Buy Something, Anything!

Can we buy this, Mommy?

Here’s something, it’s really cool, see? It does this! Yeah! It’s cool! Can we buy it?

Okay, how about this? This? What about this? Pleeeeeaaase, Mama?

But MAMA, what are we gonna BUY then? What’re we gonna buy?

Cameron was just about in tears, desperate to make a purchase. Any purchase. He was literally going from bin to shelf in Chapters (bookstore, think Barnes&Noble-esque), grabbing random gizmos and shaking them at me.  I gently removed the last item from his hands, and calmly took him away from the shelves. Carefully, slowly, I explained that we didn’t have to buy anything, and that I was not going to spend money just to spend it.

His teary eyes blinked, and sparkled a bit, focused over my shoulder.  He headed for another shelf, and pulled down a marble game, where you build a track for the marbles to whiz down. A $34 toy. Now, granted, it did look pretty darned cool. And I could tell from his body language and his voice that this was different – he actually wanted this, where the other items had mostly been just simply something to buy. But there was no frickin’ way I was going to buy him a toy at this point, and certainly not a big-ticket item like that. I explained, as gently as I could, that Mommy just doesn’t have that money right now.  An idea occurred to me – and I went for it. “But Cameron, you know, you’re a big boy now. My money isn’t just mine, it’s ours. I have to use it to buy groceries and pay bills and pay our share for where we live, but I could give you a little each week. It’s called an allowance. And if you save it, you could buy this toy for yourself.”

Oh. He liked that idea.

I started him walking towards the escalator down and out of the store, when he saw the Melissa and Doug display. Ohdear, I thought. Now, there was a toy there that I wanted to ‘test out’ with him – a wooden boy with ‘layers’ of body system stuff, like a dress up doll only grosser and more educational at the same time. But now was not the time. He however spotted a chart with brightly coloured magnets, and wanted to know what it was. So I explained, that it was a responsibility chart. That big kids could use it to keep track of their responsibilities – that’s part of being a part of a family, and growing up, having responsibilities goes hand-in-hand with privileges … ohhhhwwwwwaaaaiiiiiittttt.

Yeah. He succeeded. I bought him something.

In fact, after going grocery shopping and discussing how I wasn’t just going to give him $34, we talked about saving. Would he save his money and buy the toy? Or would he go across the street to the corner store and buy candy – a treat I know he loves doing. Surprisingly, he said he wanted to save, not to buy candy.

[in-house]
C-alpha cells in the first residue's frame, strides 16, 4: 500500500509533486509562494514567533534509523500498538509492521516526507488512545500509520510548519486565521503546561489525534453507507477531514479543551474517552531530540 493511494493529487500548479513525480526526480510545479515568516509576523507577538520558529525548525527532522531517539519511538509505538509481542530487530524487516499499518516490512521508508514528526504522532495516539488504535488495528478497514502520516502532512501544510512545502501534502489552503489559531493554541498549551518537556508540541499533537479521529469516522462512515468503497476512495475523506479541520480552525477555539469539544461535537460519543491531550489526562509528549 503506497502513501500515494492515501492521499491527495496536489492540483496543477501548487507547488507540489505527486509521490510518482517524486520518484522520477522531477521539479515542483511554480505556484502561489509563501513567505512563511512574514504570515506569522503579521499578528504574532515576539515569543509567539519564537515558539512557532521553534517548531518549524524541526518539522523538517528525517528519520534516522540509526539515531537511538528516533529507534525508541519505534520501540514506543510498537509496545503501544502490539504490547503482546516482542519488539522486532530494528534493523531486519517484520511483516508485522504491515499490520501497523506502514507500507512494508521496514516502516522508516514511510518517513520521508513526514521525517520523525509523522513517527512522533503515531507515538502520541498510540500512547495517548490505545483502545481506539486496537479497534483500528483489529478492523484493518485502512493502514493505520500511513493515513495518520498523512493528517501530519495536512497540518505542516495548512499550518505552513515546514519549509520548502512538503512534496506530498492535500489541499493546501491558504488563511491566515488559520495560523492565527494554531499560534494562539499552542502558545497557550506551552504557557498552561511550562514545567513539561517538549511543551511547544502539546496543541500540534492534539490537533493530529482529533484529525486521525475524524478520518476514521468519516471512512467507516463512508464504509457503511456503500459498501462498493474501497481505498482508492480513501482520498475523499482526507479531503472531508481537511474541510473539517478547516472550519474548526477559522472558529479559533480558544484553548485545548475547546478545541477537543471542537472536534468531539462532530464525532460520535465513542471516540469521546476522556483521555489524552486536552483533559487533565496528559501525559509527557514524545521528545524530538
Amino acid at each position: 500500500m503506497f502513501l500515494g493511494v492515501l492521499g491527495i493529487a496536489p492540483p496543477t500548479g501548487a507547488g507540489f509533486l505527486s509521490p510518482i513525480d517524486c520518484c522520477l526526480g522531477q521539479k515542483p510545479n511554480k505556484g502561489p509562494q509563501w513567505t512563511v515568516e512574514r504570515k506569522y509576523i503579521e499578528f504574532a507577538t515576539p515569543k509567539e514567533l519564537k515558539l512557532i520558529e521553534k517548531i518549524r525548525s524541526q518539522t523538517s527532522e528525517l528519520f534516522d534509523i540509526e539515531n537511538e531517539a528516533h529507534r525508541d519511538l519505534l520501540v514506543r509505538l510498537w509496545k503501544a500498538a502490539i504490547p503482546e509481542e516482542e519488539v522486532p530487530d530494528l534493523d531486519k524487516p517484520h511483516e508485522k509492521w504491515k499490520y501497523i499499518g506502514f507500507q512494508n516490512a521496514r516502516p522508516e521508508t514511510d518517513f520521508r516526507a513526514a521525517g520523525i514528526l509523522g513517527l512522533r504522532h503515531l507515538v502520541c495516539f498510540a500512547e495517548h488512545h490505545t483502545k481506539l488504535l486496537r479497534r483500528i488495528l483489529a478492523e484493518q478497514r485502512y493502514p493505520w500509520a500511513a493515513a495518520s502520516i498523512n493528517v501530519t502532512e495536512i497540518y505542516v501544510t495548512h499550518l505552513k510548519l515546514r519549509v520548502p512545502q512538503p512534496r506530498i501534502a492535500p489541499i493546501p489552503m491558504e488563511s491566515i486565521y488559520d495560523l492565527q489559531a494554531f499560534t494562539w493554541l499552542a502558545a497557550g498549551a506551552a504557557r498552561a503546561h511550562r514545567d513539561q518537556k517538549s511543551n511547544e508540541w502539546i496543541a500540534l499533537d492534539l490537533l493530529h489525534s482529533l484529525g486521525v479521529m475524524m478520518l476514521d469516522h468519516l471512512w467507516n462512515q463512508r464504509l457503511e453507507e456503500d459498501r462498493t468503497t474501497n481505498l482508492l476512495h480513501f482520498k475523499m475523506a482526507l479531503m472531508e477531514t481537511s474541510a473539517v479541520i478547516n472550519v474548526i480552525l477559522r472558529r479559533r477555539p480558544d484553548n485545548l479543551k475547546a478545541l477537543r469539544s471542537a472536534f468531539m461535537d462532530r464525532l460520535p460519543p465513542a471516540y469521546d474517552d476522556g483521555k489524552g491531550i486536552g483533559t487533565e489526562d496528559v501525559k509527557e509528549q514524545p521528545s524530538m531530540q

But Mommy, if I’m going to be saving all that money, I need somewhere to put it!

You guessed it. He convinced me to go BACK to Chapters and buy him a piggy bank. But I turned it into a lesson. I told him that we had a budget, $15, and that if the piggy banks were more than that he would just have to wait. It was $14.95.

Less than fifteen, Mama!

Our agreement is that he gets one dollar a week, no matter what. And he is expected to help out around the house and do his responsibilities no matter what. If he makes an effort to get them done without being reminded, he can get another dollar. If he does extra and is saving? One more dollar. It’s going to take him a long time to save up the $34 (yeah, I know, taxes. I’ll pay taxes for him for now, it’s hard enough for him to understand the price on its own). Once he’s bought the toy we’ll talk about other rewards, how it doesn’t have to be money, we could go do something special instead.

So far he and I have worked out what responsibilities he has, together.  Last week it was pushups (assigned for karate), reading (he says he wants to read, and to do that he has to try it a little every day), looking after pets (he feeds Nimoo and the fish, and today added water to the fish tank), getting dressed, stopping whining, brushing teeth, picking up toys. This week he switched stopping whining for showing respect, and picking up toys for loading the dishwasher.  I dictated some, strongly suggested others, and gave him a couple to pick for himself. It’s a good mix of work and personal development, if you ask me! He chose well.

So any thoughts out there? Good or bad to tie chores to money? Am I giving him too much? Expecting too much out of him, to save for that long? What are your kids getting for allowance, and what  are they expected to do? Or what did YOU have to do, and what did YOU get?


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